New Year’s is the most important holiday of the year for many Russians, but the economic gloom meant it got much harder for Russians to afford a trip abroad or to shop for the holidays. CCTV America’s Anya Ardayeva reported from Moscow.
Russia faces economic challenges during New Year holidayNew Year's is the most important holiday of the year for many Russians, but the economic gloom meant it got much harder for Russians to afford a trip abroad or to shop for the holidays. CCTV America's Anya Ardayeva reported from Moscow.
Russia was a major importer in 2013. Russia imports were worth over $300 billion, of which most were consumer goods. But Moscow banned most food imports from the EU and U.S. earlier this year as a response to western sanctions imposed against Russia for its involvement in Ukraine.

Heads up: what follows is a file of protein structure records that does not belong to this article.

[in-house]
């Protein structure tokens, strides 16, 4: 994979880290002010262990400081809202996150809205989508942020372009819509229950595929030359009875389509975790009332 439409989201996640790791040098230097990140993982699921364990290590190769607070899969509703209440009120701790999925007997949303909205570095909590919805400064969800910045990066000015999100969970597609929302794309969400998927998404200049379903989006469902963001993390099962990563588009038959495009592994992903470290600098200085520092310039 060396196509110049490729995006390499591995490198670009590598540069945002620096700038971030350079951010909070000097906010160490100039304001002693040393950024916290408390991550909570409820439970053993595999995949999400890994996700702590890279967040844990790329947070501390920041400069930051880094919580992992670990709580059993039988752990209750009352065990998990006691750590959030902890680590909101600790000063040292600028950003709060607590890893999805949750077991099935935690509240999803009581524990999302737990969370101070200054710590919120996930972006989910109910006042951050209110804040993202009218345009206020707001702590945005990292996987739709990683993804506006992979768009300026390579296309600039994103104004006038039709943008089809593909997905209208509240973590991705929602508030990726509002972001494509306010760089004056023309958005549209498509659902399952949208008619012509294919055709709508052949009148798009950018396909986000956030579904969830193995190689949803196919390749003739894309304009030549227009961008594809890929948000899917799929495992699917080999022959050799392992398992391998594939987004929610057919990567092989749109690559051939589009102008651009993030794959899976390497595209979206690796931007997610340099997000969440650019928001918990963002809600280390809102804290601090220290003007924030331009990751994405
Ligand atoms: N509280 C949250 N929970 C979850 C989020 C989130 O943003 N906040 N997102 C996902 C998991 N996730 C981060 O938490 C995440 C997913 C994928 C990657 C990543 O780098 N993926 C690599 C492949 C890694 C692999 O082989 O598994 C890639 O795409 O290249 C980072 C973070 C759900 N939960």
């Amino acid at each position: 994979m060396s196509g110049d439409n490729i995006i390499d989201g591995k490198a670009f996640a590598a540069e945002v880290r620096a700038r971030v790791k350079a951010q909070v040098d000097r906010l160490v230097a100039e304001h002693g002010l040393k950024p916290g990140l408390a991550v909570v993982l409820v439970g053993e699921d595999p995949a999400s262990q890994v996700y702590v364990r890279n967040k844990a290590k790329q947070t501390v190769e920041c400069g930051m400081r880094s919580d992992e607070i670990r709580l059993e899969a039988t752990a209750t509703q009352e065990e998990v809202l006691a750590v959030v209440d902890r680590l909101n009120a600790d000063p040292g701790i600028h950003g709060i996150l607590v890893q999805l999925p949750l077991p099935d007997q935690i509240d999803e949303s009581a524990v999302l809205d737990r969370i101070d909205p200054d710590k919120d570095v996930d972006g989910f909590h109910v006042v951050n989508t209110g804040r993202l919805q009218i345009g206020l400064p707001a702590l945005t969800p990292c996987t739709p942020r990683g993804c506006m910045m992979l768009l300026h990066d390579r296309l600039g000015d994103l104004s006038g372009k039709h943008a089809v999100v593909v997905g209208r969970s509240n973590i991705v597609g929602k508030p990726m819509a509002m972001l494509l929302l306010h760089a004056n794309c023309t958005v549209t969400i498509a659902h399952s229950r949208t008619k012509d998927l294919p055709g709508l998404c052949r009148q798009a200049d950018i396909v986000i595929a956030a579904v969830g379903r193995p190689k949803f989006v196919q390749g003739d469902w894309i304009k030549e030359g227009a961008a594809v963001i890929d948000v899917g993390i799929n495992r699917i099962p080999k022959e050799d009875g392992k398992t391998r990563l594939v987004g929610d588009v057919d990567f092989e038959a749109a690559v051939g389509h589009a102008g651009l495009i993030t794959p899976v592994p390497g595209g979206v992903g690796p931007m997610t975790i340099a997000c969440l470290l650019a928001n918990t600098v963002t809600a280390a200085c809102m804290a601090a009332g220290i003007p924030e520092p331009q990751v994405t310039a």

While the government said sanctions and a weaker rouble could stimulate local production, it was small business owners selling imported goods who have been hit the hardest.
Many Muscovites usually travel abroad over New Year’s. But Holiday travel plans for many were disrupted this year, because the cost of traveling abroad was now almost double what it was before the ruble’s decline.
But the general mood on the streets of Moscow remained largely positive. Many brush aside the the economic woes, saying they have lived through the financial troubles of 1998 and 2008. So Russians were getting ready to celebrate the New Year, Russia’s biggest holiday, and were putting off their worries until 2015.